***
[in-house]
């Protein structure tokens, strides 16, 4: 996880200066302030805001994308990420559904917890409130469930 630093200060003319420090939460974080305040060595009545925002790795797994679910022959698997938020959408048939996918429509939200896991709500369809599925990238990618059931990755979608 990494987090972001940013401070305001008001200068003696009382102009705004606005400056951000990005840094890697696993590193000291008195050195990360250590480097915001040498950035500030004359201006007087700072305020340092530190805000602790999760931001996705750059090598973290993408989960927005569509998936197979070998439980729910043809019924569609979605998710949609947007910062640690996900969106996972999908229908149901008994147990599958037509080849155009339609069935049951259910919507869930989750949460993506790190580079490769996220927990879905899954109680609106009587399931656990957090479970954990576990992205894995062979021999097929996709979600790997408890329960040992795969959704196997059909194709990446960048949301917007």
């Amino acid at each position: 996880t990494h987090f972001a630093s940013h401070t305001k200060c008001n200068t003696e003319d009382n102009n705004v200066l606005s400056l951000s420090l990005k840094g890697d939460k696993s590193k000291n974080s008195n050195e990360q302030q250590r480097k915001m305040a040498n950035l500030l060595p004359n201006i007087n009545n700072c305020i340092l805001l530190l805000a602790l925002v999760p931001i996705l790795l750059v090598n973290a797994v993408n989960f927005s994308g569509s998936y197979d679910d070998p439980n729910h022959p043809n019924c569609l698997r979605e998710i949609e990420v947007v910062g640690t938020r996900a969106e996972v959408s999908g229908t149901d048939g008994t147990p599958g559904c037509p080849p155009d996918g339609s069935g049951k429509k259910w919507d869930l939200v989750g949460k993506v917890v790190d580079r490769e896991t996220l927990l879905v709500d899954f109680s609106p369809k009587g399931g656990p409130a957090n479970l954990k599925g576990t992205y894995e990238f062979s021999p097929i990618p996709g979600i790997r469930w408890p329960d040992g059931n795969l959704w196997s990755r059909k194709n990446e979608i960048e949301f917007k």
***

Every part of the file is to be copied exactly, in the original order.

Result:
[in-house]
């Protein structure tokens, strides 16, 4: 996880200066302030805001994308990420559904917890409130469930 630093200060003319420090939460974080305040060595009545925002790795797994679910022959698997938020959408048939996918429509939200896991709500369809599925990238990618059931990755979608 990494987090972001940013401070305001008001200068003696009382102009705004606005400056951000990005840094890697696993590193000291008195050195990360250590480097915001040498950035500030004359201006007087700072305020340092530190805000602790999760931001996705750059090598973290993408989960927005569509998936197979070998439980729910043809019924569609979605998710949609947007910062640690996900969106996972999908229908149901008994147990599958037509080849155009339609069935049951259910919507869930989750949460993506790190580079490769996220927990879905899954109680609106009587399931656990957090479970954990576990992205894995062979021999097929996709979600790997408890329960040992795969959704196997059909194709990446960048949301917007």
């Amino acid at each position: 996880t990494h987090f972001a630093s940013h401070t305001k200060c008001n200068t003696e003319d009382n102009n705004v200066l606005s400056l951000s420090l990005k840094g890697d939460k696993s590193k000291n974080s008195n050195e990360q302030q250590r480097k915001m305040a040498n950035l500030l060595p004359n201006i007087n009545n700072c305020i340092l805001l530190l805000a602790l925002v999760p931001i996705l790795l750059v090598n973290a797994v993408n989960f927005s994308g569509s998936y197979d679910d070998p439980n729910h022959p043809n019924c569609l698997r979605e998710i949609e990420v947007v910062g640690t938020r996900a969106e996972v959408s999908g229908t149901d048939g008994t147990p599958g559904c037509p080849p155009d996918g339609s069935g049951k429509k259910w919507d869930l939200v989750g949460k993506v917890v790190d580079r490769e896991t996220l927990l879905v709500d899954f109680s609106p369809k009587g399931g656990p409130a957090n479970l954990k599925g576990t992205y894995e990238f062979s021999p097929i990618p996709g979600i790997r469930w408890p329960d040992g059931n795969l959704w196997s990755r059909k194709n990446e979608i960048e949301f917007k």